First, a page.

- Enable de-identification, i.e., the reuse of data while removing all personal identifiers so the personal individual cannot be identified through the data.
- Enable data to be transferred to another organization, similar to GDPR.
- Enable individuals to be forgotten, similarly to the GDPR. This enables individuals to require companies to delete their personal information.
Fines for violating the CCPA can reach or exceed 3% of a business’s annual revenue or 10 million Canadian dollars. Serious cases could warrant fines of 5% of a business’s annual revenue or 25 million Canadian dollars. This substantial amount is similar in scope to GDPR fines.
CPPA vs. PIPEDA
As previously mentioned, the CPPA is intended to replace PIPEDA while augmenting it, which will make it more resemble laws like the GDPR. The main differences include:
1. Significant Fines and Penalties for Businesses
<hl>The CPPA imposes greater fines on businesses that violate its regulations. Businesses can face fines of 3%-5% of their annual global revenues or 10 - 15 million Canadian dollars.<hl>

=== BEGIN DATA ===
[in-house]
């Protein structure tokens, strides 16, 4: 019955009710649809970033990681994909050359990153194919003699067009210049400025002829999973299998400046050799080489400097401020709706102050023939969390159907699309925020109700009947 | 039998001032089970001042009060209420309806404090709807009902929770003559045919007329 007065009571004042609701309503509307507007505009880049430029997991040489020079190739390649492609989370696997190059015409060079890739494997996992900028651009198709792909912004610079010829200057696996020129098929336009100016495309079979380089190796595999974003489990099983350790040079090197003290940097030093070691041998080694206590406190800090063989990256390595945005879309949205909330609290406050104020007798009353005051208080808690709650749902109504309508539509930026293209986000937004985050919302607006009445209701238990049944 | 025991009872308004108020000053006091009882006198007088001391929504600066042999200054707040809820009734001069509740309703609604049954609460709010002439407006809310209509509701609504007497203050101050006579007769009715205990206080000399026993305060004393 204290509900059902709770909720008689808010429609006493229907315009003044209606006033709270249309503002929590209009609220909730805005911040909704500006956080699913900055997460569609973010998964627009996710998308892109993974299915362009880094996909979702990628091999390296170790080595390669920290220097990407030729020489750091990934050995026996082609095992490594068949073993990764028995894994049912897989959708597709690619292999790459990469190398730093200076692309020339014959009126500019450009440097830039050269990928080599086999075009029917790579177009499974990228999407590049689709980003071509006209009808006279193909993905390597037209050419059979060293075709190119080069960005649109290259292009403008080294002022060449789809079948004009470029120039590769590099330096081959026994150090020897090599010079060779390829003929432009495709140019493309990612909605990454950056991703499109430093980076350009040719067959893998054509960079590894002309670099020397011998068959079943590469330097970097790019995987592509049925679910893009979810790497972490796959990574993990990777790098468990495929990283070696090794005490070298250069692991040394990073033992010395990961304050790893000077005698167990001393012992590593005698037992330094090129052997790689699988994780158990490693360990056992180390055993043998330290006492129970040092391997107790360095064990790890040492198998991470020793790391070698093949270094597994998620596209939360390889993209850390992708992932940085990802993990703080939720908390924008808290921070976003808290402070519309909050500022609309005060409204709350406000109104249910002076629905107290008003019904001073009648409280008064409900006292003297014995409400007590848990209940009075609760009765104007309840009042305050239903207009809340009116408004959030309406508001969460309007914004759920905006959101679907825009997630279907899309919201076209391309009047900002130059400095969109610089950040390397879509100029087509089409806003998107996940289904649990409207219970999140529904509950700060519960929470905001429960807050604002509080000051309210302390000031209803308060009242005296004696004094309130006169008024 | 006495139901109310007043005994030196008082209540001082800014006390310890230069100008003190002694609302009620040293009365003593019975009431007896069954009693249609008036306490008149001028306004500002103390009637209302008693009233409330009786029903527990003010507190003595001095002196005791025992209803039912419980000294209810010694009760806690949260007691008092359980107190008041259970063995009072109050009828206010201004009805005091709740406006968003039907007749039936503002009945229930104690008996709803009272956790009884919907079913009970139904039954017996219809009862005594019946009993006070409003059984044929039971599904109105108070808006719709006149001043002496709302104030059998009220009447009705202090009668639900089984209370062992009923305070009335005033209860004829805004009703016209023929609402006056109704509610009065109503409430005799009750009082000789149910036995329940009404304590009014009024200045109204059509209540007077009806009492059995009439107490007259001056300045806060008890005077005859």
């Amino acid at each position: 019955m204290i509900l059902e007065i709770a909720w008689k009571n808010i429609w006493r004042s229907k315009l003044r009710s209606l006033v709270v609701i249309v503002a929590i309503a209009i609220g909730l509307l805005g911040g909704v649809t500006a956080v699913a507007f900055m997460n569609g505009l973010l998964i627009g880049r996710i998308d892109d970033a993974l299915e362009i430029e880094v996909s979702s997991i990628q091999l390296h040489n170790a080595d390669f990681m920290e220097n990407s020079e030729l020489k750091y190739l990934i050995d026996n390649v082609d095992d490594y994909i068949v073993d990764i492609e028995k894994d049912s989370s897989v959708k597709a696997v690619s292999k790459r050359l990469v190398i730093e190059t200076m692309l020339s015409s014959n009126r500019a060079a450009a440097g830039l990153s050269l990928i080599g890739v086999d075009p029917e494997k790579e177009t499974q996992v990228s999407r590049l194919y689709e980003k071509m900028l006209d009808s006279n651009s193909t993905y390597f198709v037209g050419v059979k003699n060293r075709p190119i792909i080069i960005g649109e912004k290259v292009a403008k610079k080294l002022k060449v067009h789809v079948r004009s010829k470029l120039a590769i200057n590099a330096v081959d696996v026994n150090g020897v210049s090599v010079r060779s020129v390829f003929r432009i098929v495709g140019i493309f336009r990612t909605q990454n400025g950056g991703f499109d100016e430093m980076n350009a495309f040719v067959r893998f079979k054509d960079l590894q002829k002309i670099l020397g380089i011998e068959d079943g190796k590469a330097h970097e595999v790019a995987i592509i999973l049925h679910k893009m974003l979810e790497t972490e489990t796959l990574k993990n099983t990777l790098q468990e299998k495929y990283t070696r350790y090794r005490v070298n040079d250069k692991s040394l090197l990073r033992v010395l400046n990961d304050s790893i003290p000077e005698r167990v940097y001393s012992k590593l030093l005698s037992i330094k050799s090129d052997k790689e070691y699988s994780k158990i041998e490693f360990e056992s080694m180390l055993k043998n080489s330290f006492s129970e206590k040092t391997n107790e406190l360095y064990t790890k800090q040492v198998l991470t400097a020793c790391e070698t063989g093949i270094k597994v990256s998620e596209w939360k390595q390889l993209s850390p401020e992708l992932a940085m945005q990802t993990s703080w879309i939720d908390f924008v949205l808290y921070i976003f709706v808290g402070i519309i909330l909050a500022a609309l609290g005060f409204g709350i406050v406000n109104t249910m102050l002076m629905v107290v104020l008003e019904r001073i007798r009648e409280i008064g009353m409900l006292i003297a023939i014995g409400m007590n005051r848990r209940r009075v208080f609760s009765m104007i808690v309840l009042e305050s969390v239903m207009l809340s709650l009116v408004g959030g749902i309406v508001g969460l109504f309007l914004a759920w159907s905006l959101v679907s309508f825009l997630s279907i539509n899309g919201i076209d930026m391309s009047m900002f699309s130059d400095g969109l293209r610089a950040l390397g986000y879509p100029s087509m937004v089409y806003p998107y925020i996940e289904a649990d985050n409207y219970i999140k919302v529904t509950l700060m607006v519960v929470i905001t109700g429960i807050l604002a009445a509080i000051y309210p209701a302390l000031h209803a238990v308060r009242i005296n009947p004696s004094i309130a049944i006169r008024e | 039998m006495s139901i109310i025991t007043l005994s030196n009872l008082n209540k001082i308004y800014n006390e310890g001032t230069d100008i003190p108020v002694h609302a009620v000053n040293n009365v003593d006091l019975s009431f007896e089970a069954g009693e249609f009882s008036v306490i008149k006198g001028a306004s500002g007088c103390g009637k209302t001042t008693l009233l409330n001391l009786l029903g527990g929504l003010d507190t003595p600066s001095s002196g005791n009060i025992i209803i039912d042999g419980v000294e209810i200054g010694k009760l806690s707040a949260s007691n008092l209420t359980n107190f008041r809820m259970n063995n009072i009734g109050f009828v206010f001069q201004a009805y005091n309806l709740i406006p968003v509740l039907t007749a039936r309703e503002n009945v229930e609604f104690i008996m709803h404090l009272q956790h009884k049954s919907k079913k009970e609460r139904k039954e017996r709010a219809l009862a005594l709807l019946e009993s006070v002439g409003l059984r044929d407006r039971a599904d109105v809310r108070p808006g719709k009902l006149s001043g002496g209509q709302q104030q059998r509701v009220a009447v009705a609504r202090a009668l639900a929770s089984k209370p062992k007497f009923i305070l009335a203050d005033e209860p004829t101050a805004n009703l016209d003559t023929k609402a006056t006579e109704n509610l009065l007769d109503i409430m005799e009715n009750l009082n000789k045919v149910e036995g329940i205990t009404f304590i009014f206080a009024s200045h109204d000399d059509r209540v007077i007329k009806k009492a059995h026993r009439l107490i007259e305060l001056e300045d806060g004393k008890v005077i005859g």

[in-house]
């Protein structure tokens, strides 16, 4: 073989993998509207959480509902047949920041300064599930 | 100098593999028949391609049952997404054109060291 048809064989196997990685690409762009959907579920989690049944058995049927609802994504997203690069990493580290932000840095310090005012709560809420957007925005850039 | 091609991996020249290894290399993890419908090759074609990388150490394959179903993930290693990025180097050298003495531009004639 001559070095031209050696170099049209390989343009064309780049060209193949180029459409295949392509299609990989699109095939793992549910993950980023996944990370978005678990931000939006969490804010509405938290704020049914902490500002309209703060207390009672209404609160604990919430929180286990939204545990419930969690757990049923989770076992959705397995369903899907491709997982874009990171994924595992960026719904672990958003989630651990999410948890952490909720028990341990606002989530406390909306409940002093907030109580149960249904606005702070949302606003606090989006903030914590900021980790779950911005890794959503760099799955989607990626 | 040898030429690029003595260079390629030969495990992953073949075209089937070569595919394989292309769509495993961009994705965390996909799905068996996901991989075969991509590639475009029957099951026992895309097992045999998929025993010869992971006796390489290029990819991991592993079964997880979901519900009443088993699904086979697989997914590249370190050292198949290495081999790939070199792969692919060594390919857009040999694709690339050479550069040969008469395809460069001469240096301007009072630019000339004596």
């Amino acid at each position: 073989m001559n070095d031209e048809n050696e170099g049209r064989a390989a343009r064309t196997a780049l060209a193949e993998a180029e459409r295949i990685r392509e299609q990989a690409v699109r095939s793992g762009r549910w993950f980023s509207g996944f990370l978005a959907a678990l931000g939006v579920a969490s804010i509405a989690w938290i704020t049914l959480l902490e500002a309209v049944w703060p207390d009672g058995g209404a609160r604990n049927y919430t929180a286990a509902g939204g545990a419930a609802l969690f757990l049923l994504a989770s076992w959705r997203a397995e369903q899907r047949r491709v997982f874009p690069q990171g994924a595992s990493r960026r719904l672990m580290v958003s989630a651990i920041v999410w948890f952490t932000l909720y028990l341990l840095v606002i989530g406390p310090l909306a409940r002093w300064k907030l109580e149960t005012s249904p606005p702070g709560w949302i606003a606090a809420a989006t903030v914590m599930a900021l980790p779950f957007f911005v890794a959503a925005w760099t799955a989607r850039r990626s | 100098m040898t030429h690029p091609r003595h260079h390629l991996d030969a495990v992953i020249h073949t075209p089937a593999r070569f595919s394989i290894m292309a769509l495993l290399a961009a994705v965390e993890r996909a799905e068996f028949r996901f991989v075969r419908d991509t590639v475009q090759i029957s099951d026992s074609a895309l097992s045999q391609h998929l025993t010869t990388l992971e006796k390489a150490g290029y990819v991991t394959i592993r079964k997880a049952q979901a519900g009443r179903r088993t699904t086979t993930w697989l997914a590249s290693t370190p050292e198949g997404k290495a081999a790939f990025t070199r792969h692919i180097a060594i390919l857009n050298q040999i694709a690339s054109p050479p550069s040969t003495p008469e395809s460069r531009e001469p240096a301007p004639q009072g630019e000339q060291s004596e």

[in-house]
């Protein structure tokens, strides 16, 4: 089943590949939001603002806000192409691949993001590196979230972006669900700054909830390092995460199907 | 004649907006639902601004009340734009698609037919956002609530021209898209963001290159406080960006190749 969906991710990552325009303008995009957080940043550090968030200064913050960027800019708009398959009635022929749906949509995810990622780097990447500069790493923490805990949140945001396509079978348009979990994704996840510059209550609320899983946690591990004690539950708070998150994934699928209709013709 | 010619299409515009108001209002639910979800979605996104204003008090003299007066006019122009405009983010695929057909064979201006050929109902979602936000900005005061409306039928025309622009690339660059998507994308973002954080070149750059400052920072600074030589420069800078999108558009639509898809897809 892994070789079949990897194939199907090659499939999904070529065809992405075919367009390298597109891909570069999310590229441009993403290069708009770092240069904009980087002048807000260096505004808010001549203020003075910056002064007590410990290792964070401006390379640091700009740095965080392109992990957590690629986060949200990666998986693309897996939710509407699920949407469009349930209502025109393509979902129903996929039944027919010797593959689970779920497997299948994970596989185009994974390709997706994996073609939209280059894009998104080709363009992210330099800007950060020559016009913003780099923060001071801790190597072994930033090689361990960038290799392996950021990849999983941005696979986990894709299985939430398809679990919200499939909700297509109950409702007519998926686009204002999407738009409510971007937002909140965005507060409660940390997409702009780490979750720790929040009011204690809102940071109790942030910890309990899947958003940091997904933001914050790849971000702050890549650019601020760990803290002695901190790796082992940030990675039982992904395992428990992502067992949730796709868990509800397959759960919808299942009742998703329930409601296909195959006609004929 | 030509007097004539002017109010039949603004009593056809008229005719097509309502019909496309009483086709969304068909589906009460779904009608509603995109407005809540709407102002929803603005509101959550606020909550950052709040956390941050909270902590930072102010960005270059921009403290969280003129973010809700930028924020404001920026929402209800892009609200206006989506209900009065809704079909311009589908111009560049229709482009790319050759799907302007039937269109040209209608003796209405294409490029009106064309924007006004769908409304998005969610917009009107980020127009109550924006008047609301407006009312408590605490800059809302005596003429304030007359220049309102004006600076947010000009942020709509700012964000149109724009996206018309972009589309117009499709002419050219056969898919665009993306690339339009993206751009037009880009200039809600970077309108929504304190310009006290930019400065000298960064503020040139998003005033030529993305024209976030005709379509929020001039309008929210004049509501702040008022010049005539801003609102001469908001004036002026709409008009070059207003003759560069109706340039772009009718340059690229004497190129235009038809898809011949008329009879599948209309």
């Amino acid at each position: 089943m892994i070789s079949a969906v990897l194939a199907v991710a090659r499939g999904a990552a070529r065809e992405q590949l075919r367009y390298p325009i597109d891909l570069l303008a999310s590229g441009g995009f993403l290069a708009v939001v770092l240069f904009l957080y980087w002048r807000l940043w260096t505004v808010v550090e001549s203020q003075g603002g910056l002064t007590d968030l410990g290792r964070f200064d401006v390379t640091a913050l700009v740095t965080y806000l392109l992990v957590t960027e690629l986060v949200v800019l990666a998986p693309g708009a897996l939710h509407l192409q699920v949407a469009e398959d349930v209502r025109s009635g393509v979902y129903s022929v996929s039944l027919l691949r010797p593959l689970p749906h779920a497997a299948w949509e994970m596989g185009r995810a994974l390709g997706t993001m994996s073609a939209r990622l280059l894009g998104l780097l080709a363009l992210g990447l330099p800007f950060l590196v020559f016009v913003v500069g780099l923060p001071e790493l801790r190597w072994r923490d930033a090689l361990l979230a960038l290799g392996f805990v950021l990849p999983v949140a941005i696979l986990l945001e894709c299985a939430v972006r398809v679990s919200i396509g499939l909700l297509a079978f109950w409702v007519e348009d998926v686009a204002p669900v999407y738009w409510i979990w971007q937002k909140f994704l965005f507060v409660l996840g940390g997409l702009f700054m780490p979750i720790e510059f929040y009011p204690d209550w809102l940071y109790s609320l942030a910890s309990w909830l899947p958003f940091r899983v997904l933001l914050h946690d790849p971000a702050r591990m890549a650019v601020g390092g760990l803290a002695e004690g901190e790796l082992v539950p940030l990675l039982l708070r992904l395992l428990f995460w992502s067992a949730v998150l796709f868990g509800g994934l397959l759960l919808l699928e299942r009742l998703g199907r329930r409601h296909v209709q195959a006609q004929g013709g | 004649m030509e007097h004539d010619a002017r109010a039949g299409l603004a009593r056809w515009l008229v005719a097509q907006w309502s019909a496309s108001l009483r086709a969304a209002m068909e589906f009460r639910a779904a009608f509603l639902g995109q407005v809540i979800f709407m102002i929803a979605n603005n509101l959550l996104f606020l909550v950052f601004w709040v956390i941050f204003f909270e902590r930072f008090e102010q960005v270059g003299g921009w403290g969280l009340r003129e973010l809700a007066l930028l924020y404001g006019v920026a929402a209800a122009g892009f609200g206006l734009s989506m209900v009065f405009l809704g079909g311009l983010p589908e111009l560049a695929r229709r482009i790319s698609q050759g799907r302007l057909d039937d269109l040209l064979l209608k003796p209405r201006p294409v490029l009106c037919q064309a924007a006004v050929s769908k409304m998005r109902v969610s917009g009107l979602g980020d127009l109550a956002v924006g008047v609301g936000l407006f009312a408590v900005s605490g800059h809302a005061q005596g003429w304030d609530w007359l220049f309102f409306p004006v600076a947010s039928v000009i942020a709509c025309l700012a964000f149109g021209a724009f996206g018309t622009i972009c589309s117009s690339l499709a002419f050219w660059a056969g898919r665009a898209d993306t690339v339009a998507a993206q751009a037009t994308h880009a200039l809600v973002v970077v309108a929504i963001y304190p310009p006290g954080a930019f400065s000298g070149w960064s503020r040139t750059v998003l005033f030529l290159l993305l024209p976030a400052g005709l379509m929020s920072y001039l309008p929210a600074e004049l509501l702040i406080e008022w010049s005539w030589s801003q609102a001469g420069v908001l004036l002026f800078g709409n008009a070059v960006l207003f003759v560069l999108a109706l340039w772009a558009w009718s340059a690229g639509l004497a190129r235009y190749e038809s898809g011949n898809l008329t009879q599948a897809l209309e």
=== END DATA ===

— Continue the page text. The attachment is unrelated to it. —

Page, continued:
2. Empowering Individuals
The CPPA enables individuals to privately claim damages due to losses or injuries after the business has been penalized under the CPPA. In addition, under CPPA, individuals have the right to data portability and the right to data erasure.
3. Augmented Consent
To obtain consent, businesses must provide individuals with information about the purpose of data collection, types of information collected, third parties that will see the data, and foreseeable consequences of the collection. If a business stores information outside of Canada, it is required to share if this is expected to have any implications.